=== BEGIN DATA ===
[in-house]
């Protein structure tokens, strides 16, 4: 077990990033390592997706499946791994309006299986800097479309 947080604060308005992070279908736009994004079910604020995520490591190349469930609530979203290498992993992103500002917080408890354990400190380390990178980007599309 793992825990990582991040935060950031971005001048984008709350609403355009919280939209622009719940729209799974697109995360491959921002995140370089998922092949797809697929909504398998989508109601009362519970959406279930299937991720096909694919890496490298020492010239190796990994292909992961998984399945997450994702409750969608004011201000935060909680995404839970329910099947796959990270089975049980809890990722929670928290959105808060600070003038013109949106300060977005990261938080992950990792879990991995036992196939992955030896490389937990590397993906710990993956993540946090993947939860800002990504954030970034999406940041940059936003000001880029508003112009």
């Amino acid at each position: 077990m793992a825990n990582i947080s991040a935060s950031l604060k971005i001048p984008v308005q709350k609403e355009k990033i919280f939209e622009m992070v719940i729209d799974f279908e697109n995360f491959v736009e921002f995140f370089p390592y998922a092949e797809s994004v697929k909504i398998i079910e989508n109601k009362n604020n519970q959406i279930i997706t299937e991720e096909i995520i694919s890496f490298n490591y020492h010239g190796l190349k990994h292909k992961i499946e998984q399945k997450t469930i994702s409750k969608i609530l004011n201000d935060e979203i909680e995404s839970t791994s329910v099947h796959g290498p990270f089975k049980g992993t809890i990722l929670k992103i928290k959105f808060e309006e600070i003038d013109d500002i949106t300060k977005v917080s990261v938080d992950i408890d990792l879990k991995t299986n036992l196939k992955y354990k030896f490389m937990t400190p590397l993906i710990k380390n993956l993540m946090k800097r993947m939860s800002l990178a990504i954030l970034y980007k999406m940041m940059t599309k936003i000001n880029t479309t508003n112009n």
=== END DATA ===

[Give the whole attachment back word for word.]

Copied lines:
[in-house]
């Protein structure tokens, strides 16, 4: 077990990033390592997706499946791994309006299986800097479309 947080604060308005992070279908736009994004079910604020995520490591190349469930609530979203290498992993992103500002917080408890354990400190380390990178980007599309 793992825990990582991040935060950031971005001048984008709350609403355009919280939209622009719940729209799974697109995360491959921002995140370089998922092949797809697929909504398998989508109601009362519970959406279930299937991720096909694919890496490298020492010239190796990994292909992961998984399945997450994702409750969608004011201000935060909680995404839970329910099947796959990270089975049980809890990722929670928290959105808060600070003038013109949106300060977005990261938080992950990792879990991995036992196939992955030896490389937990590397993906710990993956993540946090993947939860800002990504954030970034999406940041940059936003000001880029508003112009």
């Amino acid at each position: 077990m793992a825990n990582i947080s991040a935060s950031l604060k971005i001048p984008v308005q709350k609403e355009k990033i919280f939209e622009m992070v719940i729209d799974f279908e697109n995360f491959v736009e921002f995140f370089p390592y998922a092949e797809s994004v697929k909504i398998i079910e989508n109601k009362n604020n519970q959406i279930i997706t299937e991720e096909i995520i694919s890496f490298n490591y020492h010239g190796l190349k990994h292909k992961i499946e998984q399945k997450t469930i994702s409750k969608i609530l004011n201000d935060e979203i909680e995404s839970t791994s329910v099947h796959g290498p990270f089975k049980g992993t809890i990722l929670k992103i928290k959105f808060e309006e600070i003038d013109d500002i949106t300060k977005v917080s990261v938080d992950i408890d990792l879990k991995t299986n036992l196939k992955y354990k030896f490389m937990t400190p590397l993906i710990k380390n993956l993540m946090k800097r993947m939860s800002l990178a990504i954030l970034y980007k999406m940041m940059t599309k936003i000001n880029t479309t508003n112009n």